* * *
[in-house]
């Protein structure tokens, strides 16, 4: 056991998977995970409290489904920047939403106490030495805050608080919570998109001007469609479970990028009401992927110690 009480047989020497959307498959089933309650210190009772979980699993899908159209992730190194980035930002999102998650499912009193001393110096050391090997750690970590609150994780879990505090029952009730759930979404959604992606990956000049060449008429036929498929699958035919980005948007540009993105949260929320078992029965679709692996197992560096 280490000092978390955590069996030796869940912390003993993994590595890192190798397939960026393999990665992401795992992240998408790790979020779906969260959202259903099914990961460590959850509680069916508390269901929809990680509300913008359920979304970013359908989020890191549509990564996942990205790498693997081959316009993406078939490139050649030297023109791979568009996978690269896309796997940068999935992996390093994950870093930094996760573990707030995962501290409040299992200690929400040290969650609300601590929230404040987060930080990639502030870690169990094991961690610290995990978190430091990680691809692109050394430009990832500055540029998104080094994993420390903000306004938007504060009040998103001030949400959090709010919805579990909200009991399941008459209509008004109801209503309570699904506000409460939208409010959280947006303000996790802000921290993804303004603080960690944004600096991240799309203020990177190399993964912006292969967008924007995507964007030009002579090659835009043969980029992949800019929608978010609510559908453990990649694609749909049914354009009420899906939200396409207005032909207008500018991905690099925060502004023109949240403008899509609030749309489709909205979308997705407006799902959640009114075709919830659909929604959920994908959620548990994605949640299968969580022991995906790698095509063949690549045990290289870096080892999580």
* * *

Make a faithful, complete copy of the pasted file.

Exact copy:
[in-house]
């Protein structure tokens, strides 16, 4: 056991998977995970409290489904920047939403106490030495805050608080919570998109001007469609479970990028009401992927110690 009480047989020497959307498959089933309650210190009772979980699993899908159209992730190194980035930002999102998650499912009193001393110096050391090997750690970590609150994780879990505090029952009730759930979404959604992606990956000049060449008429036929498929699958035919980005948007540009993105949260929320078992029965679709692996197992560096 280490000092978390955590069996030796869940912390003993993994590595890192190798397939960026393999990665992401795992992240998408790790979020779906969260959202259903099914990961460590959850509680069916508390269901929809990680509300913008359920979304970013359908989020890191549509990564996942990205790498693997081959316009993406078939490139050649030297023109791979568009996978690269896309796997940068999935992996390093994950870093930094996760573990707030995962501290409040299992200690929400040290969650609300601590929230404040987060930080990639502030870690169990094991961690610290995990978190430091990680691809692109050394430009990832500055540029998104080094994993420390903000306004938007504060009040998103001030949400959090709010919805579990909200009991399941008459209509008004109801209503309570699904506000409460939208409010959280947006303000996790802000921290993804303004603080960690944004600096991240799309203020990177190399993964912006292969967008924007995507964007030009002579090659835009043969980029992949800019929608978010609510559908453990990649694609749909049914354009009420899906939200396409207005032909207008500018991905690099925060502004023109949240403008899509609030749309489709909205979308997705407006799902959640009114075709919830659909929604959920994908959620548990994605949640299968969580022991995906790698095509063949690549045990290289870096080892999580």